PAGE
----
More harsh winter weather is coming after life-threatening storms and cold

Winter storms will slam both coasts before a devastating surge of frigid air sweeps into the middle and eastern United States by the weekend.

Since last week, at least 55 people have died in 10 states as a result of the coldest air of the season and repeated storms that brought snow and ice to most of the United States.

Oregon has been very heavily struck. Since Saturday, back-to-back ice storms have knocked down trees and power lines across the state, and a third storm is on its way.

Since Friday, at least ten people have died in Portland, Oregon, as a result of storms and cold.

More harsh winter weather is coming after life-threatening storms and cold

On Wednesday, three individuals were killed in Portland when a tree branch tore down a live power line and crashed into their vehicle. According to Portland fire officials, a live wire killed them when they exited their SUV.

“When the feet of the individuals touched the ground, and their bodies were touching the car, they became part of the active electrical circuit which resulted in their deaths,” the fire department said.

A nice Samaritan saved an undamaged infant from the street. The Samaritan “grabbed the baby off one of the adults lying in the street for the safety of the child,” according to Portland Fire.

The ice storm responsible left the Northwest late Wednesday, and the second storm arrived quickly Thursday morning. On Thursday, freezing rain returned to Washington and Oregon’s lower elevations, along with heavy snow in parts of the Cascade Mountains.

Ice will continue to form across the hard-hit Northwest as freezing rain falls into Friday. Additional ice can weigh down tree limbs, making them more prone to cracking and damaging electrical lines.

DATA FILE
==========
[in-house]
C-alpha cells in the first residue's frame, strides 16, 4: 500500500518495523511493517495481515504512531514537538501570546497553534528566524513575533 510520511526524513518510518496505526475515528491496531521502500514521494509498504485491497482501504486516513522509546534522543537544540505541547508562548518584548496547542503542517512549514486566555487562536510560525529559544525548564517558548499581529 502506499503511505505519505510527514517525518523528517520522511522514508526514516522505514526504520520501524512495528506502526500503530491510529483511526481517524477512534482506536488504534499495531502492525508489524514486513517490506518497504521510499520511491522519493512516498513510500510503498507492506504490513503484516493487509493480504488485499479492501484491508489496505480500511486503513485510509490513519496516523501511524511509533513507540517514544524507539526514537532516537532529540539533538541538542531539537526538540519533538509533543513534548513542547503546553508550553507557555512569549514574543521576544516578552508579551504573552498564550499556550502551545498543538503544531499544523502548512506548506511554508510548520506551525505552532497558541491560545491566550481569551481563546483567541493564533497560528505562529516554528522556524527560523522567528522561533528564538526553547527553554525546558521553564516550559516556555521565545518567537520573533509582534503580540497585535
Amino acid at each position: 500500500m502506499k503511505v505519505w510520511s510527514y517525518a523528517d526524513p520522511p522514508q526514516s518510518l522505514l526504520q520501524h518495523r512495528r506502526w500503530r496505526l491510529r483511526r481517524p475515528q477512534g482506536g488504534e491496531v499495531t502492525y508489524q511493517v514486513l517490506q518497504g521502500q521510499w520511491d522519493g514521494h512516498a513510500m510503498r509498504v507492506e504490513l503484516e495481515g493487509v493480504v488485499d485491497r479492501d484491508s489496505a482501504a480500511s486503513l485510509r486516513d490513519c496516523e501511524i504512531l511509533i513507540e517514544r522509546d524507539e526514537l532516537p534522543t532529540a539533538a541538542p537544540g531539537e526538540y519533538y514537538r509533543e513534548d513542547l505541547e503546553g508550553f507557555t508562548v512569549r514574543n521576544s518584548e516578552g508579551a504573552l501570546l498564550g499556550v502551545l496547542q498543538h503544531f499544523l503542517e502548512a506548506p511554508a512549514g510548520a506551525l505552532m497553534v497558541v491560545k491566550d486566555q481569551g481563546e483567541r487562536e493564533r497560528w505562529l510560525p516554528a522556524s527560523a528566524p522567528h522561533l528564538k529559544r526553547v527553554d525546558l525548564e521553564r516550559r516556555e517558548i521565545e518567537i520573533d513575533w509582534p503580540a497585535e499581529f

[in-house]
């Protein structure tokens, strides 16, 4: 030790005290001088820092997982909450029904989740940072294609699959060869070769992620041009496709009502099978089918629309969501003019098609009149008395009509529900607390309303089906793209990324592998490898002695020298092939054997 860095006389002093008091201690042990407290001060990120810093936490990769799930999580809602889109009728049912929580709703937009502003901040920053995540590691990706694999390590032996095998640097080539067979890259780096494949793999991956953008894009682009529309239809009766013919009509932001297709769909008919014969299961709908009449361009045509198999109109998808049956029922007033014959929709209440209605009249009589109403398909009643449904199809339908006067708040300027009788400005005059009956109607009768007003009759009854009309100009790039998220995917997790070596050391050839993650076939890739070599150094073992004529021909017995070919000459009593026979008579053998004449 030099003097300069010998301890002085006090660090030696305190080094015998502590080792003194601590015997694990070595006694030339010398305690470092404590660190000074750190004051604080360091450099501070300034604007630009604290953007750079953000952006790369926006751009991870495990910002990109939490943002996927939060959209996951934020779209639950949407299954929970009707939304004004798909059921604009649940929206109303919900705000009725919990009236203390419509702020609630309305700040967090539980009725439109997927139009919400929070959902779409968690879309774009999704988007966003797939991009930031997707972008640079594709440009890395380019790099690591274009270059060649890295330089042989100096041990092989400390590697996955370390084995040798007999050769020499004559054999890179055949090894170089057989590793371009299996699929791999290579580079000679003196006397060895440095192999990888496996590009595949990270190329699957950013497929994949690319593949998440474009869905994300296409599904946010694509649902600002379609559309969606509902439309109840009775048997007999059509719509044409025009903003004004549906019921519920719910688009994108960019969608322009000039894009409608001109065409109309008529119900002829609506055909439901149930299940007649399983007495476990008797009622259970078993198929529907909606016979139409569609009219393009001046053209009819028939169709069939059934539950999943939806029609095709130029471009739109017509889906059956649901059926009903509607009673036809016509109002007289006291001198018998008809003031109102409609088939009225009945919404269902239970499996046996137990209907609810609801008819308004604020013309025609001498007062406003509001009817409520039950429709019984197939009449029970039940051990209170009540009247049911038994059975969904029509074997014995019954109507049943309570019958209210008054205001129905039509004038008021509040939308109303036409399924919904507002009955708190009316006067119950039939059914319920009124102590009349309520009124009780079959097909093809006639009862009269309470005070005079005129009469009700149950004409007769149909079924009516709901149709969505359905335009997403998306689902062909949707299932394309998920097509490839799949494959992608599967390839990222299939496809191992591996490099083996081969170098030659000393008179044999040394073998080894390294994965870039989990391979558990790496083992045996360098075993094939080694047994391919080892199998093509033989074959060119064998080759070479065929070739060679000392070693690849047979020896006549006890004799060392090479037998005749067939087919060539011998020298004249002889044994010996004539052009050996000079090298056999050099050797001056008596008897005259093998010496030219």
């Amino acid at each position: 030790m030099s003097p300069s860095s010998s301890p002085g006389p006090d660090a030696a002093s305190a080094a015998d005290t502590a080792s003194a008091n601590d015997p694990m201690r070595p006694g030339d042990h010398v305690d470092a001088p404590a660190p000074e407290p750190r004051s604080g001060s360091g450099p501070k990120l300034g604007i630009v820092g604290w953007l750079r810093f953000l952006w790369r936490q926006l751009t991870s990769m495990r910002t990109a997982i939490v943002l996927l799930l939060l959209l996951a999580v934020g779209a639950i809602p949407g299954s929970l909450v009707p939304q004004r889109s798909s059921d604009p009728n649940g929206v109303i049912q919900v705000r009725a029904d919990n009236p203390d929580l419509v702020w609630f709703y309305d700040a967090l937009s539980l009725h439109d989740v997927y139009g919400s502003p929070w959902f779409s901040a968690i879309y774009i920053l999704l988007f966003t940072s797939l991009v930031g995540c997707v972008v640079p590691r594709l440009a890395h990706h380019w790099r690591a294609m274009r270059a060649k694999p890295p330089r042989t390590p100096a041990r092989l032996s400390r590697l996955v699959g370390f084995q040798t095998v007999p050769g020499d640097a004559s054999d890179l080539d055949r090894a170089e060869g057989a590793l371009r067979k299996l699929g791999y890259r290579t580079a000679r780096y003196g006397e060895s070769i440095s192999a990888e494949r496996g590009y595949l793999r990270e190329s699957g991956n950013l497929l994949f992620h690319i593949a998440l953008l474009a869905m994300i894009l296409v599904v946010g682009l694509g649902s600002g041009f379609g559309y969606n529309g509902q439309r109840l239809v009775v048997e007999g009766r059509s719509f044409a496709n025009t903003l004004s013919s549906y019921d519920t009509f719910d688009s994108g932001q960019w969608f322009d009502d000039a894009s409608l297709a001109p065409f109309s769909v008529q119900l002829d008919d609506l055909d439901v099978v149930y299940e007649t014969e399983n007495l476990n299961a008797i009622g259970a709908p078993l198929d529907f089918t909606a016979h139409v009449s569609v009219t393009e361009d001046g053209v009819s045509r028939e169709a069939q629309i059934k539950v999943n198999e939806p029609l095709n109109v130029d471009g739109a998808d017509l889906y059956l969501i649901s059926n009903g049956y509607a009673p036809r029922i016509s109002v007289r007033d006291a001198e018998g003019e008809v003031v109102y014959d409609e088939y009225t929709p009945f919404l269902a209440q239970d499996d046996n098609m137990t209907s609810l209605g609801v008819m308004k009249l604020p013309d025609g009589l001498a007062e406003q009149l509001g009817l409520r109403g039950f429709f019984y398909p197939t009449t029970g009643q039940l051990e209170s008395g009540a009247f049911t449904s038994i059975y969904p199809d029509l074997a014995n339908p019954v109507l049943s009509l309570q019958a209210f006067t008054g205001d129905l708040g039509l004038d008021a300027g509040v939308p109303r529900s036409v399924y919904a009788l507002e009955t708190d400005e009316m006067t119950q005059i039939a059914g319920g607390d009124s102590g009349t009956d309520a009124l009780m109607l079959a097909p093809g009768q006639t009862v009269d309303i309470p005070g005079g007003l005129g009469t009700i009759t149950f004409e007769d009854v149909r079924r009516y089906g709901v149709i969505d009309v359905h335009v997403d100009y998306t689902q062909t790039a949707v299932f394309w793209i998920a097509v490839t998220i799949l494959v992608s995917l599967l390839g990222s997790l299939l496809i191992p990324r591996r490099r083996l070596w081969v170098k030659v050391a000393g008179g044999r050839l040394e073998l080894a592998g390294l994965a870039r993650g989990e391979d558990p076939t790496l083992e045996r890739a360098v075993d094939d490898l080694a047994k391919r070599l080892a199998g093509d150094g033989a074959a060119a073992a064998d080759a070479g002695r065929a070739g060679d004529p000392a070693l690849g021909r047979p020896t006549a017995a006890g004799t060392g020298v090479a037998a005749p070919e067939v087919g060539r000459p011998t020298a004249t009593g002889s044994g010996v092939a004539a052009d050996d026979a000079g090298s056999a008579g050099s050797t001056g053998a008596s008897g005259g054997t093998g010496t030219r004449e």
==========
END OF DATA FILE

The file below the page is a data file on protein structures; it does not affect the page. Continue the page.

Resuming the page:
More than 45,000 homes and businesses in Washington and Oregon were without power on Thursday due to prior storms.

Another storm follows the streak-breaking snow

Another bout of snow will fall throughout the Midwest and East on Friday when two components of atmospheric energy collide, one of which can be traced back to Wednesday’s catastrophic ice storm in the Northwest.

Snow will begin as early as Thursday night in Chicago, and by Friday morning, it will have spread over the interior Northeast and central Appalachians.

Another round of sloppy wintry mix hit the Mississippi Valley Thursday morning. According to the National Weather Service, freezing rain made travel hazardous in sections of Arkansas and Mississippi. Additional freezing rain, mixed with a little snow at times late Thursday, may make travel difficult and dangerous in sections of the Tennessee Valley.

Cities in the mid-Atlantic and Northeast that just ended record-breaking snow droughts due to an early week storm, including Washington, DC, New York, and Philadelphia, may expect light-to-moderate snowfall.

More harsh winter weather is coming after life-threatening storms and cold

Where to expect snow in the coming days?

1 to 3 inches of snow are expected from the Midwest to the East. However, sections of the Appalachians and a few coastal locations may see snowfall totals approaching half a foot by Friday night.

Philadelphia could get 4 to 6 inches of snow on Friday. More than three years have passed since the city had six inches of snow on a single day.

It won’t be a major snowstorm, but the mix of snow and gusty gusts might make travel difficult. Additional cancellations and delays are also anticipated, particularly after schools and government offices were closed by a comparable severe early-week storm.

The cold strikes again

The little respite from bone-chilling temperatures Wednesday in the central United States and Thursday in the South and East will be fleeting. Another wave of unusual cold will hit the north-central United States later Thursday and sweep into the central and eastern states by Friday afternoon.

While this bout of cold is less severe than the one earlier this week, peak temperatures will struggle to reach freezing in Oklahoma City, Nashville, Philadelphia, and New York City on Friday. As the bitter cold creeps in, Chicago will struggle to break out of the teens, and Minneapolis will remain in the single digits on Friday.

Wind chills in the central US will return to dangerous levels by Friday, raising the risk of frostbite and hypothermia.

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